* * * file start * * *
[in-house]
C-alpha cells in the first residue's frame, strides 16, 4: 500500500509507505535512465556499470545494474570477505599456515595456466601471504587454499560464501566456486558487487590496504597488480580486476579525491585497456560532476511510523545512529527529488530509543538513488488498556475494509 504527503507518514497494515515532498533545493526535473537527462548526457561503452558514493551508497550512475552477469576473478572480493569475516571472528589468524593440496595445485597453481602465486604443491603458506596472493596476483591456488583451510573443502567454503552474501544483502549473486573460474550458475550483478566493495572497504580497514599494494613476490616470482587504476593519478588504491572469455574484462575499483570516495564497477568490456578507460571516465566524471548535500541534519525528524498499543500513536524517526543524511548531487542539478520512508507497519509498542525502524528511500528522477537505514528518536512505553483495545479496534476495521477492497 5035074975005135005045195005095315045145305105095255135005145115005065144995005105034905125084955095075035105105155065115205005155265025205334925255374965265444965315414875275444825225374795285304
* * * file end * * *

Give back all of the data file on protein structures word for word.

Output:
[in-house]
C-alpha cells in the first residue's frame, strides 16, 4: 500500500509507505535512465556499470545494474570477505599456515595456466601471504587454499560464501566456486558487487590496504597488480580486476579525491585497456560532476511510523545512529527529488530509543538513488488498556475494509 504527503507518514497494515515532498533545493526535473537527462548526457561503452558514493551508497550512475552477469576473478572480493569475516571472528589468524593440496595445485597453481602465486604443491603458506596472493596476483591456488583451510573443502567454503552474501544483502549473486573460474550458475550483478566493495572497504580497514599494494613476490616470482587504476593519478588504491572469455574484462575499483570516495564497477568490456578507460571516465566524471548535500541534519525528524498499543500513536524517526543524511548531487542539478520512508507497519509498542525502524528511500528522477537505514528518536512505553483495545479496534476495521477492497 5035074975005135005045195005095315045145305105095255135005145115005065144995005105034905125084955095075035105105155065115205005155265025205334925255374965265444965315414875275444825225374795285304